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February 15, 2013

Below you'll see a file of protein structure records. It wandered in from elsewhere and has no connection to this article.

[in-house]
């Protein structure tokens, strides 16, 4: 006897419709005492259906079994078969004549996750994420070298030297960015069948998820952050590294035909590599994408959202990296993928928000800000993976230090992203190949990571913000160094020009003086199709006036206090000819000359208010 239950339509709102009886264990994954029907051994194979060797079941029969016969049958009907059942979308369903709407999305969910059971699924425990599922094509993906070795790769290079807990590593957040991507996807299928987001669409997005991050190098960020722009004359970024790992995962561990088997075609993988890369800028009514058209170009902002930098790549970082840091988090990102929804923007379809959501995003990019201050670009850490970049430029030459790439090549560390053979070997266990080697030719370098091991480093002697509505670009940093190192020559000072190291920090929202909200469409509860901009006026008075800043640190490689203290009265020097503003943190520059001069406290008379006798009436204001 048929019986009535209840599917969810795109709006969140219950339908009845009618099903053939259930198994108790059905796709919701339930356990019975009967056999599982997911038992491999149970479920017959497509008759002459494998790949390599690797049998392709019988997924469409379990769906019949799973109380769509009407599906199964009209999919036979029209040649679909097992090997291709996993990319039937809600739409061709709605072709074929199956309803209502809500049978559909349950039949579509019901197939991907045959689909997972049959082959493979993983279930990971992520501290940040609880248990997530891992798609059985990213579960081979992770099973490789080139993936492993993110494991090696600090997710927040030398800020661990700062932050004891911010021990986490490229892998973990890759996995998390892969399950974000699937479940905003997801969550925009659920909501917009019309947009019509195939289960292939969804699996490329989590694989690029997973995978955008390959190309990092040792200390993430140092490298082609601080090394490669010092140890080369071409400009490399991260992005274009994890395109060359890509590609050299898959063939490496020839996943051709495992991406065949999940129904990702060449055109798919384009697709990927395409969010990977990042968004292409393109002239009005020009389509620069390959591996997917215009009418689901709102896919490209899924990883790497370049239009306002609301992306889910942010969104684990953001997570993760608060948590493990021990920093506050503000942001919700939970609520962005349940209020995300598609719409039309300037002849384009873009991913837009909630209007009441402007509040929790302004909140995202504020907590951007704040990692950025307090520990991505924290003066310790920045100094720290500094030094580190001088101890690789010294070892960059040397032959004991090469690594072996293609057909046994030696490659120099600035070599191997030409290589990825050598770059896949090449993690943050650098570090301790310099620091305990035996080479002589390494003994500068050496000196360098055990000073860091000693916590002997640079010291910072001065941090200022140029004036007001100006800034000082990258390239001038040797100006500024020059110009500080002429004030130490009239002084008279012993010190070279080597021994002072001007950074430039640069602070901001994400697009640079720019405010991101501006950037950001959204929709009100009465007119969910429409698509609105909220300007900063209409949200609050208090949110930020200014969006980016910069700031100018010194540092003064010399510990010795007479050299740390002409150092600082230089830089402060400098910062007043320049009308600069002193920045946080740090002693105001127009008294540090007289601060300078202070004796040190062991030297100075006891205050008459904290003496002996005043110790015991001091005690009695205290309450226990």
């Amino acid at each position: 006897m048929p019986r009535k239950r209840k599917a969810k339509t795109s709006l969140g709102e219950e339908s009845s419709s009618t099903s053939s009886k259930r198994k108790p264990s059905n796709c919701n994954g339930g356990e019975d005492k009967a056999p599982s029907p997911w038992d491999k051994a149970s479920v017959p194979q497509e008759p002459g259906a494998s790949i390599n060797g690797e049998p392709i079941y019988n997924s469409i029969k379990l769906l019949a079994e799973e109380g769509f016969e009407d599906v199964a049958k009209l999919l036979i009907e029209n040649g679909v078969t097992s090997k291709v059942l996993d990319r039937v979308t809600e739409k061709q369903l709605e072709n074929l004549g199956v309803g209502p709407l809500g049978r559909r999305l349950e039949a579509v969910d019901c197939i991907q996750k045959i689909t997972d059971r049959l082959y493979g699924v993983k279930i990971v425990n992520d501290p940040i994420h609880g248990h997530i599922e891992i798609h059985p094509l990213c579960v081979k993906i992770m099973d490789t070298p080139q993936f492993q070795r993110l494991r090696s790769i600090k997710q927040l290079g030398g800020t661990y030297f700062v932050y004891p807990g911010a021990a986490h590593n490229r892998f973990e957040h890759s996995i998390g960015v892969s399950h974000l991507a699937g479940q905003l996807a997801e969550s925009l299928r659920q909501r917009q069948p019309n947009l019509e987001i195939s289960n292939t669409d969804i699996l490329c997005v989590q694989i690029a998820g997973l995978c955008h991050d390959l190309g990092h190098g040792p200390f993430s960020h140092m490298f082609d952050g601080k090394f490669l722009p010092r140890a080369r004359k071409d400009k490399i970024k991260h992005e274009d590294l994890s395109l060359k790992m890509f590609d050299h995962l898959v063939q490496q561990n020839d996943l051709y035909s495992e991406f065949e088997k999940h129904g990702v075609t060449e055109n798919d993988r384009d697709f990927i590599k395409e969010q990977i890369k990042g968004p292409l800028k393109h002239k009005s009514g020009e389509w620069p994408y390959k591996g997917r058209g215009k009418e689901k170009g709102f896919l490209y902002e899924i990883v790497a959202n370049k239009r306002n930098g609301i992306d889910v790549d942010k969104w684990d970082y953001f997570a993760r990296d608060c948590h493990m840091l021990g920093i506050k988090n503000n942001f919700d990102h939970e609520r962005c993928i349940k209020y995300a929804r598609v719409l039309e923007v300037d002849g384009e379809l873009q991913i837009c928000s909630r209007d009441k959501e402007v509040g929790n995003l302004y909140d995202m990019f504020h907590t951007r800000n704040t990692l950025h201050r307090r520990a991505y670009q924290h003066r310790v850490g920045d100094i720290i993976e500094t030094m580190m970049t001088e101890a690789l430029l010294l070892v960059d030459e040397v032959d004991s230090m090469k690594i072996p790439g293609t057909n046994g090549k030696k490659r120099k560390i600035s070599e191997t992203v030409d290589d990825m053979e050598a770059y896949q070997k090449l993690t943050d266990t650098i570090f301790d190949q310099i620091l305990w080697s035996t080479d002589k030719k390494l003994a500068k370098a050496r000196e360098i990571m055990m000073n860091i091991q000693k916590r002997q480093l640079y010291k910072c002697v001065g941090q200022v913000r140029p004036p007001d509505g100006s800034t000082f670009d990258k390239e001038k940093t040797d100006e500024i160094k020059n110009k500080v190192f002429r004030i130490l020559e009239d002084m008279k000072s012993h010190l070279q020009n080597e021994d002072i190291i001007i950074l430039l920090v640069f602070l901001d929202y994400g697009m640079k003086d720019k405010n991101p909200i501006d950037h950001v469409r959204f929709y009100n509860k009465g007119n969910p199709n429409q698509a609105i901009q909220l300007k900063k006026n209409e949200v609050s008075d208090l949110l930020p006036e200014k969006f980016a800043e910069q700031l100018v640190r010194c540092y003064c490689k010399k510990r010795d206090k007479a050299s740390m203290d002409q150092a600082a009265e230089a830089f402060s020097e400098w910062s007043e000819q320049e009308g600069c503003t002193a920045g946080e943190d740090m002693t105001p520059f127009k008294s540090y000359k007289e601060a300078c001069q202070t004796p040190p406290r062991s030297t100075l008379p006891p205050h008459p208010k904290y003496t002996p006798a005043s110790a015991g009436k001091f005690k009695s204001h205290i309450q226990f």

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PAGE 20A HERITAGE FLORIDA JEWISH NEWS, FEBRUARY 15, 2013 Blowing 1,000 shofars in hopes of finding a mate Ben Sales/JTA A boy blowing a shofar at the ceremony at the grave of Rab" Fonatan ben Uziel in a forest near Safed, Jan. 27. By Ben Sales AMUKAH, Israel (JTA)-- They walked up a tree-lined path through stony hills to a square, white building--men in black hats, beards and frock coats; in T-shirts and jeans; in sweaters, slacks and velvet kippahs. They came by the hun- dreds---19-year-olds looking for a match, 40-year-aids los- ing hope that they would ever find one, boys of 15 praying for the unmarried. They had come for a special ceremony: They would blow 1,000 shofars, encircle the building seven times and re- cite penitential prayers led by a master of Jewish mysticism. They would scream and they would sing. They had come to harness the power of a dead rabbi, Yonatan ben Uziel, a man they believed would intercede on their behalf in heaven, grant- ingany Jew a match within the year--as long as they prayed at his tomb or paid a fee. "This is the bringing- together of all the strengths in the world," said Meir Levy, a 40-year-old bachelor who had come to join the prayer service on Jan. 27. "This is a very holy place." A man in a light blue robe, red velvet hat and paisley sash approached the building's courtyard. Volunteers distrib- uted standard-issue shofars to anyone who thought he could blow. The cardboard boxes full of rams' horns emptied as the men stood at the ready, waiting for the robed man-- the kabbalah master Rabbi Yechiel Abuchatzeira--to begin the prayers. "The Abuchatzeira family is a family with many miracles," said Eliyahu Hazan, 32, as he waited for the rabbi. "Their reputation speaks for itself. Everyone who goes to them gets results." Holding a microphone against his white beard, Abu- chatzeira chanted, "Prayer, Ben Sales/JTA Rabbi Yechiel Abuchatzeira, master of Jewish mysticism, leading the ceremony at the grave of Rabbi Yonatan ben Uziel in a forest near Safed, Jan. 27. repentance and charity push away the harsh decree!" and waited as the hundreds of men repeated the words taken from the High Holy Days liturgy. The scion of a family of famous Moroccan kabbalists, Abuchatzeira is the head of the Salvation in the Depths Foundation, which runs a ye- shiva located in nearby Safed. The ceremony helps raise money for the yeshiva, and a man who answered the phone there recently explained the pricing structure: $36 per month for 18 months to have prayers recited at the tomb on someone's behalf. Some of the students there wake up daily at 4 a.m. to study Torah in Yonatan ben Uziel's merit. Every Friday afternoon, they walk up the barely paved road through the forest to Amukah to welcome Shabbat with a service at the rabbi's tomb. In return, they hope, he will intercede with God. But the ceremony on this Sunday afternoon was no ordinary service. It was, in the words of a website dedi- cated to the event, a"rare and unique" occasion in which the kabbalah masters would perform an "extraordinary corrective measure [to open] all the seven spiritual gates that block your luck and en- able you to find your soul mate and get married THIS YEAR!" "Answer us, shield of Da- vid," sang Abuchatzeira into the microphone, using a phrase usually reserved for the penitential prayers re- cited in the weeks leading up to Yom Kippur. "Answer us, He who answers at a time of mercy. Answer us, God of the chariot. Answer us, Yonatan ben Uziel." The men holding the sho- fars repeated every line, following the rabbi as he walked in a circle through the tomb. Together they chanted the 13 attributes of God's mercy. Then, on command, they raised their shofars Ben Sales/JTA Men blowing shofars to help the unmarried find matches at the ceremony at the grave of Rabbi Yonatan ben Uziel in By Chavie Lieber NEW YORK (JTA)--After years of watching synagogue members die or move away, the Sephardic Jewish Center of Canarsie made the difficult decision to downsize. The 50-year-old Brook- lyn synagogue had been a thriving center for the areas Sephardim. But after accepting that it could no longer pull together enough money to cover expenses, let alone muster the 10 men necessary for daily prayer, the synagogue disposed of most of its belongings and began holding Shabbat services in a nearby Ashkenazi congre- gation. But what was the center to do with its prayer books? It owned several hundred volumes in the Spanish- Portuguese liturgical style-- some tattered, some like new and some belonging to older members that may have had significant worth. "We donated some to a local shul, but we had to get rid of a lot of them and bury them," Rabbi Myron Rakow- itz told JTA. "It was difficult because we didn't just want to throw them out or claim them unusable. We want other people to use them, to give them purpose when we no longer can." What to do with the old books--it's a growing prob- a forest near Safed, Jan. 27. and blew. It was a dissonant sound, the noise of hundreds of untrained shofar blowers. Some blew in staccato, others held the final note until they lost their breath. To the side, young boys in black hats, bused in from Safed, smirked at the proceedings. They repeated the cer- emony six more times, then moved on to prayers specifi- cally directed toward finding a match. These prayers of the "brokenhearted" asked for "a sensible match able to give birth," for a "woman of valor, fearing God, possessing intelligence, with good values and good deeds." Following the recitation of the Mourner's Kaddish, the ceremony ended. "It's not that you under- stand what's happening, but it's the fact that you're par- ticipating, that you're ready to take part and do the right thing," said Andre Levy, an anthropologist at Ben-Gurion University and an expert on Synagogues across the country swimming in old prayer ,00ooks Adam Jones/Creative Commons Synagogues thatupgrade to newer editions of prayer books often have to bury the old ones. machzors. But finding a new home for all the leftover books, some of them decades old, can be difficult. "Our machzorim we're looking to get rid of now are usable, but they are from the 1940s version," said Rabbi Philip Scheim of Beth Da- vid B'nai Israel Beth Am in Toronto, which is planning to upgrade to the new Lev Shalem machzor this year. "The English translation is incredibly hard for people to get through." For most synagogues, if the books don't eventually find a home, to the ground they go. Some buy pricey lots in a Jewish cemetery; others bury them near their synagogue. Sometimes a gravedigger is hired to do the work. "It's really a shame if we have to end up burying our books. They'd be of good use, but we just can't find anyone to take them in," said Marjie Cogan of Congregation Beth Shalom in Seattle, which has been trying unsuccess- fully for years to unload 700 old machzors. "It's a huge problem for us because we don't have the means to store them." That's not true of Beth Am, a Conservative synagogue in Baltimore. The synagogue's rabbi, Daniel Burg, says there is space to temporarily store 1,200 books that are no longer used by the congrega- tion. Burg hesitates to bury the books because he feels it would be wasteful. "On the one hand, we don't want to destroy God's name or have it fade by the books just sitting there," Burg said. "But on the other hand, there's a concept of ba'al tashchit, of not wanting to just waste things. And it's difficult to just get rid of things that could still have use." Daniel Freedlander, the vice president of the Union for Reform Judaism, says his movement is confronting the problem of book disposal for at least the third time: first in 1975, when Gates of Prayer replaced the old Union Prayer Book; in 1990, when a new gender-neutral version was released; and again with Mishkan T'Filah. in writing new prayers and liturgy, and it's going to get worse when the new machzor comes out," said Rabbi Elaine Zecher of Boston, who is lead- ing a committee working on the new Reform movement prayer book. "But our solu- tion to bury them shouldn't be looked at negatively. This is an intentional disposal, not a mindless disposal." Some synagogues have sought alternatives to the burial option. Congregation Beth Israel in San Diego takes its old books and those of several nearby congrega- tions, and mails them to Jewish Prisoner Services International in Seattle. Con- gregation Netivot Shalom in Berkeley, Calif., sent their old prayer books to Hillel chap- ters throughout the state two years ago when it bought new iem for synagogues across the United States. In the last six years, the three major American Jewish denominations have released new prayer books. More than 1,500 synagogues have pur- chased the books, in some cases making older versions obsolete. More than 700 congrega- tions have bought copies of the Reform movement's new Mishkan T'Filah, and hun- dreds more are expected to buy. The Conservative move- ment's new High Holy Days prayer book, the Lev Shalem Mahzor, has sold nearly 260,000 copies to some 500 congregations since its 2010 release. And over 200,000 copies of the Koren siddur released in 2009 have been purchased by more than 300 Orthodox synagogues. The problem isn't going away. The Reform movement is working on a new High Holy Days prayer book, or machzor, that it expects to release in 2015. According to Jewish tradi- tion, prayer books are holy and cannot just be thrown out. Traditionally, they must be placed in a geniza, a reposi- tory for holy books awaiting burial. It's the only religiously acceptable way to dispose of them. "This problem is just rampant because now is the greatest time for creativity the tradition of praying at the graves of the righteous. "In this model, you're not supposed to understand. Your participation will make everything be accepted." Cryptic ceremonies like these are especially appropri- ate at the graves of rabbis, Levy said, because the souls of the rabbis help transmit the worshipers' requests to God. "In Judaism and Islam, there's no mediator between you and God," he said. "You are totally exposed to God, which is a difficult thought, and you need a go-between. People find solutions in the character of a righteous person." Levy said that despite their financial gain, rabbis like Abuchatzeira generally have genuine faith in their reli- gious acts. But for singles like Hazan, there is added reason to believe. "I want to build a home in Israel," Hazan said. "There's nothing to lose." "No weeks pass by without us being contacted by people looking to get rid of their old Jewish books," Freelander said. "A good majority of them get donated, but we've come to terms that many will get buried, and the ceremony can actually be educational for kids. Those books can't just sit in your attic forever." At Temple Emanu-El in Dallas, the congregation gathers each year before Passover to collectively dis- pose of unused books. A communal prayer is recited, as is the Mourner's Kaddish, and there's a moment of reflection. "We gather together at the synagogue where members. bring tattered prayer books i and other sacred books that can no longer be used," Rabbi Debra Robbins said in an email. "We developed a creative liturgical ceremony for families and members of all ages to participate in together, and we have a spe- cial grave site labeled sifre kodesh," or holy books. Zecher noted that Jews have been burying books for centuries to make room for new ones, and the practice will continue to grow as the religion continues to evolve. "It might seem waste- ful," Zecher said, "but like everything we do, it's with intention."